The 3 Milestones We Needed to Settle Into Life as a Special Needs Family
Emily Perl Kingsley wrote “Welcome to Holland,” a beautiful poem about planning the life we intend to have with the healthy child we anticipate, and learning to live with the profound challenges some of our children have. Emily talks about planning a trip to Italy and ending up in Holland – a strange place you’re not ready for, but in time, you see it has beauty all around.
As the father of a 5-year-old boy named Jack who has cerebral palsy, cortical visual impairment, epilepsy, and dysgenesis of the corpus callosum, I can relate to the challenge of that transition. I intended to share all of my favorite things with Jack, like motorcycles, airplanes and playing catch in the yard. All of the plans I made going into fatherhood didn’t apply to my little boy, and it took some time to recognize how amazing our life in this unexpected place really is. I have a short list of milestones I believe were crucial in transitioning into what has become a life more fulfilling than anything I could’ve ever dreamed of.
1. We stopped isolating ourselves and reached out to friends and family.
In December 2011, Jack had MRI results that indicated he had leukodystrophy, which is a difficult diagnosis that carries a very serious prognosis. I don’t recall that period of time very clearly; it’s a blur. My little boy was likely going to be leaving us early in his childhood. My whole being cried… body, heart and soul. I cried until I couldn’t cry anymore. I was also distraught knowing my wife was the primary household earner, and she wouldn’t be free to spend her remaining time with little Jack.
I set up a crowdfunding project to raise funds that would allow her to stop working while she stayed home to focus on our boy. The effort was received so well by our family and friends, and quickly we had support from all over the United States and beyond. Then, about a week into the funding effort, the phone rang and the doctors retracted the diagnosis of leukodystrophy. Wow! A lot of prayers were answered in that moment. Ultimately, we ended the funding effort and returned the money that was so generously donated. Only there are some things you just can’t return – mainly, love.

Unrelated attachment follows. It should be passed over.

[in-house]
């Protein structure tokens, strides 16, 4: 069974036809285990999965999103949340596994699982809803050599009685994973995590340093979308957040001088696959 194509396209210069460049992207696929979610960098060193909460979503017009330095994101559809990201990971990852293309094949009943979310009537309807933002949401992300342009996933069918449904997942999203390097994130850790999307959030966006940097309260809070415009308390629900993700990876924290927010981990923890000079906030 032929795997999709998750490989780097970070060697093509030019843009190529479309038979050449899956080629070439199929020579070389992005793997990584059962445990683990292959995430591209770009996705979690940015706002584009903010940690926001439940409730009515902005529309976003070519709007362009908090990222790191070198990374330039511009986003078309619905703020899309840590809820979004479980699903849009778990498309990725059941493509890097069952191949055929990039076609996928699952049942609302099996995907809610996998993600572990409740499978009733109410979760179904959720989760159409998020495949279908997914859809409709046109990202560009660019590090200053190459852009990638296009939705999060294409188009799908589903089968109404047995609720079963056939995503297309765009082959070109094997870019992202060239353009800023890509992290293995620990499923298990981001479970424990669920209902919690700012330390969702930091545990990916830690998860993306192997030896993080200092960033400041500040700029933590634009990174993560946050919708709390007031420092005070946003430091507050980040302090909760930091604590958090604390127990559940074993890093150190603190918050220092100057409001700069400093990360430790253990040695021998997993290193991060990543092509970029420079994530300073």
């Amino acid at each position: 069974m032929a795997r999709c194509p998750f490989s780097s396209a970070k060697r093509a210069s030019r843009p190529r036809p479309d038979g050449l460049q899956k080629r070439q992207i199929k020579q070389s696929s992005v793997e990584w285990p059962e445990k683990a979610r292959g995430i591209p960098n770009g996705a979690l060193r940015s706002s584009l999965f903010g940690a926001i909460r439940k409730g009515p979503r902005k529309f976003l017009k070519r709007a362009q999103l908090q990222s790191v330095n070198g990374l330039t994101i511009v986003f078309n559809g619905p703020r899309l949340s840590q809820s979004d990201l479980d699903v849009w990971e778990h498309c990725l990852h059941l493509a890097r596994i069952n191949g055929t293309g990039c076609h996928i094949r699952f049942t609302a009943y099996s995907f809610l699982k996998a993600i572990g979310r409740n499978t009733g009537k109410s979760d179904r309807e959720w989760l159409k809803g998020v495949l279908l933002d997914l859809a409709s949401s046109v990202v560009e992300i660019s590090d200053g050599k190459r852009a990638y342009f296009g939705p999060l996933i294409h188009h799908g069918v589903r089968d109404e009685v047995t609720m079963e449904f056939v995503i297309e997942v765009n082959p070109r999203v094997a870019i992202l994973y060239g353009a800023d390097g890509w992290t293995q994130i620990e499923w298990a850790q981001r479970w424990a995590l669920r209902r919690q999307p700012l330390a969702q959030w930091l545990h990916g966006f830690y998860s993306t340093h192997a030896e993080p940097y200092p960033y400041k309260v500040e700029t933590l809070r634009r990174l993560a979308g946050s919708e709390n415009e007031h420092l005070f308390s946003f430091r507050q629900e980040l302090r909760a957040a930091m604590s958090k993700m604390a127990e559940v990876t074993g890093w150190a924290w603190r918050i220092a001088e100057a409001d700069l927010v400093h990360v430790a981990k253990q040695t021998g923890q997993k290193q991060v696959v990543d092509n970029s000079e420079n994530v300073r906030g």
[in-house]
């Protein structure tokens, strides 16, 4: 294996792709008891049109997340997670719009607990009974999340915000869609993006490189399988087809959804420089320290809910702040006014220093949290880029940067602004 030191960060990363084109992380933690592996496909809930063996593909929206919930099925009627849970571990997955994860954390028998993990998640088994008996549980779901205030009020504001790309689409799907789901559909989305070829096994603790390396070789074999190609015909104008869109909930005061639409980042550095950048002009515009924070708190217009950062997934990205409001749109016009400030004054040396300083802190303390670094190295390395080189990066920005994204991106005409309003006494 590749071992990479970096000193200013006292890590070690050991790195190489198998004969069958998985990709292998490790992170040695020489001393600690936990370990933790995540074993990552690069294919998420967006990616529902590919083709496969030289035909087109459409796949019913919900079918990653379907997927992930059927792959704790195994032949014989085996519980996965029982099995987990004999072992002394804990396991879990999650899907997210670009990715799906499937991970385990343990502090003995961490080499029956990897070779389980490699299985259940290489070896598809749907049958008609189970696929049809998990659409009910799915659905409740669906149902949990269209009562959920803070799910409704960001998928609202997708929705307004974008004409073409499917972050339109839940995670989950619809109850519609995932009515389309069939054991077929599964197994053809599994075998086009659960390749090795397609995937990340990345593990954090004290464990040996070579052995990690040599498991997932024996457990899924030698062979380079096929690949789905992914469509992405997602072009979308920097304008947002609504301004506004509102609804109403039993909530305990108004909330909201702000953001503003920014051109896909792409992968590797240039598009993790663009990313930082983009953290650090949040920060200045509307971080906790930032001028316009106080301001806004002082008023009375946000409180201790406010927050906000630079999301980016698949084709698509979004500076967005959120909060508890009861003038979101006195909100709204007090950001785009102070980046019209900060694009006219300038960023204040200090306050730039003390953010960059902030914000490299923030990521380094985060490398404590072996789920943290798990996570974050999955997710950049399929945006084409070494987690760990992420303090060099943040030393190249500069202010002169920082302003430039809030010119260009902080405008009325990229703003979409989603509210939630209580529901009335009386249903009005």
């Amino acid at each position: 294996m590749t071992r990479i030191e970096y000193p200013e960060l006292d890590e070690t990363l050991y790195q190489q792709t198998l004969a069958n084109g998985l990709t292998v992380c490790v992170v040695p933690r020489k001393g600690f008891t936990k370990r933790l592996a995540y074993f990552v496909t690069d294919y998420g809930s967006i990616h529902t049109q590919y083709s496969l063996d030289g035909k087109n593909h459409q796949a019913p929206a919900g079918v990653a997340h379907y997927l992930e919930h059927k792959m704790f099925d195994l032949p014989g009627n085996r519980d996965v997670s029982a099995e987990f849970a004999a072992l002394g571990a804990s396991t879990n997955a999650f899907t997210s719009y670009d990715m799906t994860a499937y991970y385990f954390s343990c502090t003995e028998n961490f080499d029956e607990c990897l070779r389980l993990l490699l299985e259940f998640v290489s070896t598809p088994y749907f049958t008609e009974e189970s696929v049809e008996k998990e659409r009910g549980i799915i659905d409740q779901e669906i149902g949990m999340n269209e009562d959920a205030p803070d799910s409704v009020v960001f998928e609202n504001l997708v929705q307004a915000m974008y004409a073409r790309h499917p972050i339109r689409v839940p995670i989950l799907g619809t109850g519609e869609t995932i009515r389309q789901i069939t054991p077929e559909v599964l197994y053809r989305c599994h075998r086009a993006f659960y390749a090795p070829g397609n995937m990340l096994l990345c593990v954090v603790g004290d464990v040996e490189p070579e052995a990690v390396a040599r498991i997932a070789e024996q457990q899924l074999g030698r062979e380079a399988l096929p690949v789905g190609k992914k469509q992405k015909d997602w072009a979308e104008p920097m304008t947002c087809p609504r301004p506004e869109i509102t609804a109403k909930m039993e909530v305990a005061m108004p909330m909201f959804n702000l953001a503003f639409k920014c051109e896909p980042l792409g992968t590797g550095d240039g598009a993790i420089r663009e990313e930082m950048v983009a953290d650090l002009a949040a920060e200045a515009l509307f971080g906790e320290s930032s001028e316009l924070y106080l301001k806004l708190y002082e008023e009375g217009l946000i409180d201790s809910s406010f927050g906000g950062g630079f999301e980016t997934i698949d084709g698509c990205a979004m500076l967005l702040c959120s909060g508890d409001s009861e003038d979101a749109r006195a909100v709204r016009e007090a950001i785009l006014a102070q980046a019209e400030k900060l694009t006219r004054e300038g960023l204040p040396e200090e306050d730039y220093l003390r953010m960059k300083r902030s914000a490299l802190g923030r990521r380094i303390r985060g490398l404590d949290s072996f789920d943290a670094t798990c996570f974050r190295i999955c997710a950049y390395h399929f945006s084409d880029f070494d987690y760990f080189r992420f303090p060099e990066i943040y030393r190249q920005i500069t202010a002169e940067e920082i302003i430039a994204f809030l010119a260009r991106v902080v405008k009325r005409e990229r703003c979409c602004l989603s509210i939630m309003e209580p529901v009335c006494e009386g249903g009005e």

When the initial email went out describing our situation and Jack’s challenges, the most common response was, “We had no idea you were going through this! How can we help?” Without even realizing it, we’d become so buried in challenges that we cut ourselves out of the lives of friends and family. Coming out of that isolation was the most helpful thing we did to become comfortable and ultimately embrace our life as parents of a special needs child. If you’re isolating yourself right now, please know many of the people in your life want to help, so let them – the first step is opening up and letting them in.
2. We found a unique way to connect with other special needs families.
The amount of love we’ve received from the world since Jack’s arrival is, like so many things in our lives, hard to describe. I found myself so surrounded by it, I felt obligated to give back to other families like my own. As it turns out, Jack bought me a guitar after we learned he was blind, and that became one of the primary ways we bond with each other.
Ultimately, it was this bond we used in our effort to make Holland a better place when Jack inspired the creation of Giving Songs. This is an all-volunteer group helping families with blind, multi-disabled children through the sale of locally recorded music. The remarkable thing is that every family we help offers some form of help in return, in addition to a priceless new friendship. I’m not suggesting every family should start a foundation, but I do suggest finding a local organization that supports your child’s community and getting involved. You’ll make friends, learn to avoid unnecessary pitfalls, and learn about resources you didn’t know existed.
3. We realized we’re happier where we are than where we thought we wanted to be.
In 2008, I answered an interview question about my five-year plan with this: “I’m 30 – I want to finish my MBA, buy a home, start a family, and ultimately be sitting on your side of the desk.” I did get that job, but my five-year plan was a bit bumpier than expected. Although I completed each of the goals I mentioned, I didn’t know that I’d also become an entirely different person.
I know what true love is now. I’ve watched an amazing woman raise our amazing boy. I know what’s important, and it isn’t the stuff you buy with money (except for wheelchair-accessible vehicles, those are important and typically require money). I’ve learned to embrace the world as it is, and the people in it as they are.
The road we’ve travelled is so much more difficult than I ever could’ve imagined, but it’s equally as rewarding and beautiful. The day you realize that you’re happier where you are, than where you thought you wanted to be, is the day you’re truly at home here in “Holland.”
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